Quintero showed us that the same commands being passed to Docker Machine and Docker Compose to spin up a new instance of a container will also trigger a template created for OneView (HPE’s traditional server management system) to provision exactly the machine it’s looking for, from a stream of resources that was referred to here by a number of similar-sounding terms, one of them being the image streamer.
This architecture, Quintero showed us, will enable Docker users to continue using Docker Machine, Docker Swarm, and their other tools exactly the same way they’ve always done, with no adjustments. A template for OneView will respond to container creation calls by provisioning segments of compute, storage, and networking resources that are custom-tailored to fit containers.
Quintero informed us he was the lead designer of a Docker plug-in, having consulted with Docker Inc. in the process. This plug-in, he said, makes it possible for any container provisioning system that follows the rules to effectively requisition physical resources at will for containers. While Cosgrave and others here at Discover referred to “a single line of code” — namely, the API command that calls OneView and requisitions resources — it is the OneView template that contacts Quintero’s Docker plug-in, he told us, that actually utilizes this command.
So not even a single line of code adjusts, interrupts, or otherwise mutilates whatever container provisioning scheme is already in place.
A Zero-step Process?
An administrator would still need to use the OneView console to set up the Docker host in advance. But then, in a live demonstration using a real Synergy server, Quintero showed us that the OneView template passes the commands from Docker Compose directly to the plug-in.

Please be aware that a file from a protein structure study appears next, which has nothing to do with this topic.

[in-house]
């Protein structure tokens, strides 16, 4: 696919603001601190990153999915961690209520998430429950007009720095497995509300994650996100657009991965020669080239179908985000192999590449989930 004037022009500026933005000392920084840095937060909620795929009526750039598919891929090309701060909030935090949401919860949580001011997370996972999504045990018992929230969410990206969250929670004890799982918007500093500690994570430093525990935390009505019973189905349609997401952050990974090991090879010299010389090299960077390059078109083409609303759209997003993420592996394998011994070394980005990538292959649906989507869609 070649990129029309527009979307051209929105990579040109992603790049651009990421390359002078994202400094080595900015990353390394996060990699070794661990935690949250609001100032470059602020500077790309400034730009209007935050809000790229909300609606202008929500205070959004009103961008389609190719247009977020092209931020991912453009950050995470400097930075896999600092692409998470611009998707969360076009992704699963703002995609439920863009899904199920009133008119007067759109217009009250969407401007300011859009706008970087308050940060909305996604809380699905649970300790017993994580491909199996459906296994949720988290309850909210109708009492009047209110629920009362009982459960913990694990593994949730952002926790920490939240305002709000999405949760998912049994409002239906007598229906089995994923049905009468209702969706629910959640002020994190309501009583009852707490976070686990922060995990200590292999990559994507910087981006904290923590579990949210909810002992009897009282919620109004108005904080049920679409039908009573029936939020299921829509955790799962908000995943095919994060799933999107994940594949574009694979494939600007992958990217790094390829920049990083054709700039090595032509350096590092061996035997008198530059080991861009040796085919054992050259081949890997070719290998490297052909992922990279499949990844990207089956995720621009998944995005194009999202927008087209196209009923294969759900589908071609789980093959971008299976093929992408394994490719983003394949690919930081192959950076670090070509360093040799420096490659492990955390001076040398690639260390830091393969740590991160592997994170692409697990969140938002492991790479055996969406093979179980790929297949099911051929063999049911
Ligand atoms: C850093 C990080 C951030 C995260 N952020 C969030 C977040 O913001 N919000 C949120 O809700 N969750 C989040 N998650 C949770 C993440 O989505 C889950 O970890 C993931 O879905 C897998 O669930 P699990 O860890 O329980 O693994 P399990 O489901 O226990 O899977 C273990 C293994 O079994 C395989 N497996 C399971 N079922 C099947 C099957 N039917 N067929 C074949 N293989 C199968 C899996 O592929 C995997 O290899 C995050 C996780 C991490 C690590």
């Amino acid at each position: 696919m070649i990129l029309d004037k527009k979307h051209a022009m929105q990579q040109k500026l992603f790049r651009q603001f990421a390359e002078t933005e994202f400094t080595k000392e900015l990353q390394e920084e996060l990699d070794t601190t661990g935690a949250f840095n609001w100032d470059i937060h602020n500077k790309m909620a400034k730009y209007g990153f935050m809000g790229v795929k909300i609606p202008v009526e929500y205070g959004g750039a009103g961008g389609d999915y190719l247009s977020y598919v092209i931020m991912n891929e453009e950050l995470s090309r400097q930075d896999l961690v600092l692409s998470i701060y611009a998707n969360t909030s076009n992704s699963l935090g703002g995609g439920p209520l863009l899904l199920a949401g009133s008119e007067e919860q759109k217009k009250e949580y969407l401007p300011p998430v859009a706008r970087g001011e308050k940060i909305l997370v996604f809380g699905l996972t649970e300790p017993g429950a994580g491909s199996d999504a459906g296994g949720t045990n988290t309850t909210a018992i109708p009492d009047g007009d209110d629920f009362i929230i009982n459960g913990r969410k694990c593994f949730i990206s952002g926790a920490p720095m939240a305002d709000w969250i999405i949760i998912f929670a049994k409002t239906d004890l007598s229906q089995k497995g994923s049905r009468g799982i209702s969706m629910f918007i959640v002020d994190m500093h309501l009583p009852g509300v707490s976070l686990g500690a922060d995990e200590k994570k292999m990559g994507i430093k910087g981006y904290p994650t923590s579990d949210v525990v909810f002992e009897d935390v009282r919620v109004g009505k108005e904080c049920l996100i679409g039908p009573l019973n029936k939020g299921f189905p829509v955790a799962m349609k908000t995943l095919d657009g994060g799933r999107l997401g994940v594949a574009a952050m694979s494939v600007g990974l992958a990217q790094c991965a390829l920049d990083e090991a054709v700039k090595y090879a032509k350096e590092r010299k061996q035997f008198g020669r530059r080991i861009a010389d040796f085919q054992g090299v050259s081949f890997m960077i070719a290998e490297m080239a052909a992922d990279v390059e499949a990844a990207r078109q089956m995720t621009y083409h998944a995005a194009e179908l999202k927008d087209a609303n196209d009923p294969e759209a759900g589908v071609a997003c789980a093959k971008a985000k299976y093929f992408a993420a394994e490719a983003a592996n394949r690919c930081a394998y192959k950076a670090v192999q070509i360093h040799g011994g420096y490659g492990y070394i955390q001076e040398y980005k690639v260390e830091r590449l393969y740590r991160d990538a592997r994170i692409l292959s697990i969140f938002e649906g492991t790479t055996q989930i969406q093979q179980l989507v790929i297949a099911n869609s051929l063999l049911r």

Putting to rest a serious concern about how ContainerOS — HPE’s forthcoming minimalized Linux kernel, announced here Wednesday – would impact the format and content of containers, HPE Senior Software Architect Adam Diel told The New Stack that the composable infrastructure platform is absolutely not a hypervisor-driven virtualization environment with containers wrapped to look like VMs — a scheme adopted by VMware vSphere Integrated Containers and by Intel Clear Containers. And Diel confirmed Quintero’s statement that orchestrators could continue to behave as they always have, by virtue of the fact that orchestrators are divorced from the hardware layer anyway by the existing layer of abstraction between all hardware and software.
“The way Docker is set up, they’ve abstracted that hardware,” said Diel. “As long as they have that Linux kernel, they don’t know if they’re in a VM, they don’t know if they’re on bare metal at that point. So those tools aren’t going to change. Once the infrastructure’s set up, their interaction is not going to be any different.”
It’s an extremely desirable virtue — the capability for a new, real machine to be instantaneously created, to meet the requirements of any particular class of workload. And yet the virtue itself is so new, and the space it would benefit so unexplored by conventional data center architects, that the executives who lead the first company to bring it forth may not yet themselves actually understand what their engineers are saying it is.
HPE is a sponsor of The New Stack.